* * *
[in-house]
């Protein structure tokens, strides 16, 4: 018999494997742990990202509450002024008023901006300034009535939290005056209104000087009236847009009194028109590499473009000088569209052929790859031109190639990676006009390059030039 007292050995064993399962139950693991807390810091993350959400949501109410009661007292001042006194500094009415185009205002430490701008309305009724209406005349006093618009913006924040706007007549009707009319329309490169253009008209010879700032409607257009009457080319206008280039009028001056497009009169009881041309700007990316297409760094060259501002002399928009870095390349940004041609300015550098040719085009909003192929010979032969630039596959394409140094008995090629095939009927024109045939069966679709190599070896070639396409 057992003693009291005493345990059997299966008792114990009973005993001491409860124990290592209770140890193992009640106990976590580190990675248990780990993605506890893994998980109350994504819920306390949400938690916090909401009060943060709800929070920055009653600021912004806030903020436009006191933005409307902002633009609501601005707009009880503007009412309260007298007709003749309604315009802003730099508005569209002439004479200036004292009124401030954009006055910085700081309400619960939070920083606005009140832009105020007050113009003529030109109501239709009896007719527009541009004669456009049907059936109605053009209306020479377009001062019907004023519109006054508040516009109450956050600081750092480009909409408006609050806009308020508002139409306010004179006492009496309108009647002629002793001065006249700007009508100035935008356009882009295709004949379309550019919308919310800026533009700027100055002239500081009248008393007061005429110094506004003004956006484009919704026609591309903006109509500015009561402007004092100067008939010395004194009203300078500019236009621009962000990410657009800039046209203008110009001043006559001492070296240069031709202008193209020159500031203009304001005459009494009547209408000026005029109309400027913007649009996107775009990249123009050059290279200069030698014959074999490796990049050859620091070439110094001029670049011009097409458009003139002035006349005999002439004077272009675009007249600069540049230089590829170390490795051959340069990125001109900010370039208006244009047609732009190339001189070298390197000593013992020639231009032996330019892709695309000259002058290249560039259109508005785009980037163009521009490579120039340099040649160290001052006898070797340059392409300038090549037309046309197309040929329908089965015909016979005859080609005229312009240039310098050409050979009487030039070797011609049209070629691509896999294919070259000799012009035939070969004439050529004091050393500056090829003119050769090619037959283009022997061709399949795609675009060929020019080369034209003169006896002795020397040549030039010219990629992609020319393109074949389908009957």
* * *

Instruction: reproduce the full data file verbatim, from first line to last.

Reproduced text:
[in-house]
């Protein structure tokens, strides 16, 4: 018999494997742990990202509450002024008023901006300034009535939290005056209104000087009236847009009194028109590499473009000088569209052929790859031109190639990676006009390059030039 007292050995064993399962139950693991807390810091993350959400949501109410009661007292001042006194500094009415185009205002430490701008309305009724209406005349006093618009913006924040706007007549009707009319329309490169253009008209010879700032409607257009009457080319206008280039009028001056497009009169009881041309700007990316297409760094060259501002002399928009870095390349940004041609300015550098040719085009909003192929010979032969630039596959394409140094008995090629095939009927024109045939069966679709190599070896070639396409 057992003693009291005493345990059997299966008792114990009973005993001491409860124990290592209770140890193992009640106990976590580190990675248990780990993605506890893994998980109350994504819920306390949400938690916090909401009060943060709800929070920055009653600021912004806030903020436009006191933005409307902002633009609501601005707009009880503007009412309260007298007709003749309604315009802003730099508005569209002439004479200036004292009124401030954009006055910085700081309400619960939070920083606005009140832009105020007050113009003529030109109501239709009896007719527009541009004669456009049907059936109605053009209306020479377009001062019907004023519109006054508040516009109450956050600081750092480009909409408006609050806009308020508002139409306010004179006492009496309108009647002629002793001065006249700007009508100035935008356009882009295709004949379309550019919308919310800026533009700027100055002239500081009248008393007061005429110094506004003004956006484009919704026609591309903006109509500015009561402007004092100067008939010395004194009203300078500019236009621009962000990410657009800039046209203008110009001043006559001492070296240069031709202008193209020159500031203009304001005459009494009547209408000026005029109309400027913007649009996107775009990249123009050059290279200069030698014959074999490796990049050859620091070439110094001029670049011009097409458009003139002035006349005999002439004077272009675009007249600069540049230089590829170390490795051959340069990125001109900010370039208006244009047609732009190339001189070298390197000593013992020639231009032996330019892709695309000259002058290249560039259109508005785009980037163009521009490579120039340099040649160290001052006898070797340059392409300038090549037309046309197309040929329908089965015909016979005859080609005229312009240039310098050409050979009487030039070797011609049209070629691509896999294919070259000799012009035939070969004439050529004091050393500056090829003119050769090619037959283009022997061709399949795609675009060929020019080369034209003169006896002795020397040549030039010219990629992609020319393109074949389908009957």